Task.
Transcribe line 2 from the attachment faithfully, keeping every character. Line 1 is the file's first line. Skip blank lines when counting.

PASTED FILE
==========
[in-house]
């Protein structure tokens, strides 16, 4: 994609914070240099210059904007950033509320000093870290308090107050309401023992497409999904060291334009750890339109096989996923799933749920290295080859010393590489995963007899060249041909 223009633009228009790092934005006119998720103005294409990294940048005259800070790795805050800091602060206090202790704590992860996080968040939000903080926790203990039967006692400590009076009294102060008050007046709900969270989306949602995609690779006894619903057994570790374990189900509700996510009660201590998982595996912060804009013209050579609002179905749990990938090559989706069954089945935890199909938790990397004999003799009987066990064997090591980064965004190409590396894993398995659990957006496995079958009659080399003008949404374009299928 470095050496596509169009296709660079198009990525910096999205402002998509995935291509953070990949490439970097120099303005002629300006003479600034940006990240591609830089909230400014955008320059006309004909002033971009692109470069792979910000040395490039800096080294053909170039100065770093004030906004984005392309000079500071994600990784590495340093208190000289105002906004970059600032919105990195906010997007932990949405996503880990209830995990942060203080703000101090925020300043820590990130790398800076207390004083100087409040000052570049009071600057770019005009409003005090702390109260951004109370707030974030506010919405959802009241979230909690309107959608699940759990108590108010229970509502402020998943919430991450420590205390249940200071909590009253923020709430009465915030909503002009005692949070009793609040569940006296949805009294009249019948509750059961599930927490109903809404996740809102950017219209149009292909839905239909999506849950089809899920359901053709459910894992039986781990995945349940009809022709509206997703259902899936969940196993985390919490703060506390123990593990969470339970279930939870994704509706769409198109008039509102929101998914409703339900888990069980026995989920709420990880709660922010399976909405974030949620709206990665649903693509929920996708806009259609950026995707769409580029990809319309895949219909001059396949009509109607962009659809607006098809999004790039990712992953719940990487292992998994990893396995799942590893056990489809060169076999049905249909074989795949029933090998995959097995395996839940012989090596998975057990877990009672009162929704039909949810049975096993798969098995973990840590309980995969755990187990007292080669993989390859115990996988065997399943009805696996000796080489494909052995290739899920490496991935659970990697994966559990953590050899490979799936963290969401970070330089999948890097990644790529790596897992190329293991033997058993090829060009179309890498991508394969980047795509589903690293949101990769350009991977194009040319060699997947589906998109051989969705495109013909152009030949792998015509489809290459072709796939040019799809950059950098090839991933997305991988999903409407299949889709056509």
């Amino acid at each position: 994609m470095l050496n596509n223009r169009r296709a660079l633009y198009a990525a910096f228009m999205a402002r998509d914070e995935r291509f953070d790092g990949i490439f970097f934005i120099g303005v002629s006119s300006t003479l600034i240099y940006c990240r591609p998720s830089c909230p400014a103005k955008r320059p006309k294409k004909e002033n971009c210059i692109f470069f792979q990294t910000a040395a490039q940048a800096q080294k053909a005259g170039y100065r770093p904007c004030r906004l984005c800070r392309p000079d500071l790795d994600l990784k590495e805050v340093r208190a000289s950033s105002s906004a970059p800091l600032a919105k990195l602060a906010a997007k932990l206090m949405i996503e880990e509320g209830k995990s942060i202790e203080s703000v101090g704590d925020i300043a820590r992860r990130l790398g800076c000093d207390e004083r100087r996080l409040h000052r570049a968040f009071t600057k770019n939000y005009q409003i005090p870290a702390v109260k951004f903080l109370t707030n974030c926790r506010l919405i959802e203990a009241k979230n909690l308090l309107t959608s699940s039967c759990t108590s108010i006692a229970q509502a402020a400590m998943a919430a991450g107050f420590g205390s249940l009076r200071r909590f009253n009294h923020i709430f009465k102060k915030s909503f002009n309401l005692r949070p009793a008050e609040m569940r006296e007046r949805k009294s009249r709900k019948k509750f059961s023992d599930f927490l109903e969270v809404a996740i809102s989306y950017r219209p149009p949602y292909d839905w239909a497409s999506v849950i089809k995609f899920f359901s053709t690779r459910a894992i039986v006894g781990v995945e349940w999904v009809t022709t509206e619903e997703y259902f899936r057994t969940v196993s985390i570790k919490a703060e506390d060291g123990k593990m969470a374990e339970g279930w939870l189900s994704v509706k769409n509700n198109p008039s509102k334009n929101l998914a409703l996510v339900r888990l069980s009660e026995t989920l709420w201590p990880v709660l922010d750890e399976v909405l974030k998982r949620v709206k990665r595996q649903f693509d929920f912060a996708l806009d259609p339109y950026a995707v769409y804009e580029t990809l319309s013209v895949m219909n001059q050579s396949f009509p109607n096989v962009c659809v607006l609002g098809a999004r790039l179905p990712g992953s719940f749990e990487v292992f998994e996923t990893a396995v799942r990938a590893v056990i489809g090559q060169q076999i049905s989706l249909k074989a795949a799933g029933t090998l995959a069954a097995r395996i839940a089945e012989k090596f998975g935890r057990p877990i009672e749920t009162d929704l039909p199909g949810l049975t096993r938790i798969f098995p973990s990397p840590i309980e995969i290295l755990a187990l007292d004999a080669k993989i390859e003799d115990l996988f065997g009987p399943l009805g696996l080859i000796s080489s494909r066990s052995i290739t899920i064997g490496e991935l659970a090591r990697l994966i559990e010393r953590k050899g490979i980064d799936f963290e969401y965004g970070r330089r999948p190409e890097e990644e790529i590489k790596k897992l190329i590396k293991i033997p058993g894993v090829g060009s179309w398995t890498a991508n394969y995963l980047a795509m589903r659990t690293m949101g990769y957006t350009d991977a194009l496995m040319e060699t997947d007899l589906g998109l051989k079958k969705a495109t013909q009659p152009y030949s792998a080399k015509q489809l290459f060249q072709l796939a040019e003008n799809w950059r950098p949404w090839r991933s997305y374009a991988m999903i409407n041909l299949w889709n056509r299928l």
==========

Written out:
């Protein structure tokens, strides 16, 4: 994609914070240099210059904007950033509320000093870290308090107050309401023992497409999904060291334009750890339109096989996923799933749920290295080859010393590489995963007899060249041909 223009633009228009790092934005006119998720103005294409990294940048005259800070790795805050800091602060206090202790704590992860996080968040939000903080926790203990039967006692400590009076009294102060008050007046709900969270989306949602995609690779006894619903057994570790374990189900509700996510009660201590998982595996912060804009013209050579609002179905749990990938090559989706069954089945935890199909938790990397004999003799009987066990064997090591980064965004190409590396894993398995659990957006496995079958009659080399003008949404374009299928 470095050496596509169009296709660079198009990525910096999205402002998509995935291509953070990949490439970097120099303005002629300006003479600034940006990240591609830089909230400014955008320059006309004909002033971009692109470069792979910000040395490039800096080294053909170039100065770093004030906004984005392309000079500071994600990784590495340093208190000289105002906004970059600032919105990195906010997007932990949405996503880990209830995990942060203080703000101090925020300043820590990130790398800076207390004083100087409040000052570049009071600057770019005009409003005090702390109260951004109370707030974030506010919405959802009241979230909690309107959608699940759990108590108010229970509502402020998943919430991450420590205390249940200071909590009253923020709430009465915030909503002009005692949070009793609040569940006296949805009294009249019948509750059961599930927490109903809404996740809102950017219209149009292909839905239909999506849950089809899920359901053709459910894992039986781990995945349940009809022709509206997703259902899936969940196993985390919490703060506390123990593990969470339970279930939870994704509706769409198109008039509102929101998914409703339900888990069980026995989920709420990880709660922010399976909405974030949620709206990665649903693509929920996708806009259609950026995707769409580029990809319309895949219909001059396949009509109607962009659809607006098809999004790039990712992953719940990487292992998994990893396995799942590893056990489809060169076999049905249909074989795949029933090998995959097995395996839940012989090596998975057990877990009672009162929704039909949810049975096993798969098995973990840590309980995969755990187990007292080669993989390859115990996988065997399943009805696996000796080489494909052995290739899920490496991935659970990697994966559990953590050899490979799936963290969401970070330089999948890097990644790529790596897992190329293991033997058993090829060009179309890498991508394969980047795509589903690293949101990769350009991977194009040319060699997947589906998109051989969705495109013909152009030949792998015509489809290459072709796939040019799809950059950098090839991933997305991988999903409407299949889709056509």